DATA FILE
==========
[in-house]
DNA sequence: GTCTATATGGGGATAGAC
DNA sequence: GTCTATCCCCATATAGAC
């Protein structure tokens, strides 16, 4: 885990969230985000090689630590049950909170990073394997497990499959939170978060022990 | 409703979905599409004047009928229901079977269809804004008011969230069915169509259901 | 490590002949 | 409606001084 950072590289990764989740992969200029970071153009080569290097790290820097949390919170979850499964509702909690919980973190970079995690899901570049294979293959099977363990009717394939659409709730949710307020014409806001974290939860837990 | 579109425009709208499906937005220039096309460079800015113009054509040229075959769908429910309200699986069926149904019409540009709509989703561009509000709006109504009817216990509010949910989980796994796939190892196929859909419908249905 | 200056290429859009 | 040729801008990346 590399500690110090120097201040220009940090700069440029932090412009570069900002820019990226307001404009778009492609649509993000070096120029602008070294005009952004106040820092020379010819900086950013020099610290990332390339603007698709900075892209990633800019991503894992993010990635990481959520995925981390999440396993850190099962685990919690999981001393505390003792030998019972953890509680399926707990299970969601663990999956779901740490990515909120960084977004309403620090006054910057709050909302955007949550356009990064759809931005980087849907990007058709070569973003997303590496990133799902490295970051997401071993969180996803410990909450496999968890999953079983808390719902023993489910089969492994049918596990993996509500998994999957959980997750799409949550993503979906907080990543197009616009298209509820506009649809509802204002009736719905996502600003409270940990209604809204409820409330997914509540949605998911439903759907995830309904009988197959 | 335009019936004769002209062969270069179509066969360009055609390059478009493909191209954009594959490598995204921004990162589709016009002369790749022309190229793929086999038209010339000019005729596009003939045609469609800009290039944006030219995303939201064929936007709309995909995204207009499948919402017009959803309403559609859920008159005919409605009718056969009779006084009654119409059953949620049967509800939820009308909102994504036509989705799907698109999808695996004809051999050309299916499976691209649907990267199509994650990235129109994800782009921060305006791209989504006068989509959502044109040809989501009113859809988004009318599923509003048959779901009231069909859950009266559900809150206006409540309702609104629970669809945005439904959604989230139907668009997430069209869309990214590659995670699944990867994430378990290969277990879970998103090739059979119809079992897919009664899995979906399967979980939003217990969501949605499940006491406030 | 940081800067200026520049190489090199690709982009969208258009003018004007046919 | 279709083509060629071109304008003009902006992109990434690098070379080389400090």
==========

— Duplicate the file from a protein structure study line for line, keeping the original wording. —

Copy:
[in-house]
DNA sequence: GTCTATATGGGGATAGAC
DNA sequence: GTCTATCCCCATATAGAC
């Protein structure tokens, strides 16, 4: 885990969230985000090689630590049950909170990073394997497990499959939170978060022990 | 409703979905599409004047009928229901079977269809804004008011969230069915169509259901 | 490590002949 | 409606001084 950072590289990764989740992969200029970071153009080569290097790290820097949390919170979850499964509702909690919980973190970079995690899901570049294979293959099977363990009717394939659409709730949710307020014409806001974290939860837990 | 579109425009709208499906937005220039096309460079800015113009054509040229075959769908429910309200699986069926149904019409540009709509989703561009509000709006109504009817216990509010949910989980796994796939190892196929859909419908249905 | 200056290429859009 | 040729801008990346 590399500690110090120097201040220009940090700069440029932090412009570069900002820019990226307001404009778009492609649509993000070096120029602008070294005009952004106040820092020379010819900086950013020099610290990332390339603007698709900075892209990633800019991503894992993010990635990481959520995925981390999440396993850190099962685990919690999981001393505390003792030998019972953890509680399926707990299970969601663990999956779901740490990515909120960084977004309403620090006054910057709050909302955007949550356009990064759809931005980087849907990007058709070569973003997303590496990133799902490295970051997401071993969180996803410990909450496999968890999953079983808390719902023993489910089969492994049918596990993996509500998994999957959980997750799409949550993503979906907080990543197009616009298209509820506009649809509802204002009736719905996502600003409270940990209604809204409820409330997914509540949605998911439903759907995830309904009988197959 | 335009019936004769002209062969270069179509066969360009055609390059478009493909191209954009594959490598995204921004990162589709016009002369790749022309190229793929086999038209010339000019005729596009003939045609469609800009290039944006030219995303939201064929936007709309995909995204207009499948919402017009959803309403559609859920008159005919409605009718056969009779006084009654119409059953949620049967509800939820009308909102994504036509989705799907698109999808695996004809051999050309299916499976691209649907990267199509994650990235129109994800782009921060305006791209989504006068989509959502044109040809989501009113859809988004009318599923509003048959779901009231069909859950009266559900809150206006409540309702609104629970669809945005439904959604989230139907668009997430069209869309990214590659995670699944990867994430378990290969277990879970998103090739059979119809079992897919009664899995979906399967979980939003217990969501949605499940006491406030 | 940081800067200026520049190489090199690709982009969208258009003018004007046919 | 279709083509060629071109304008003009902006992109990434690098070379080389400090």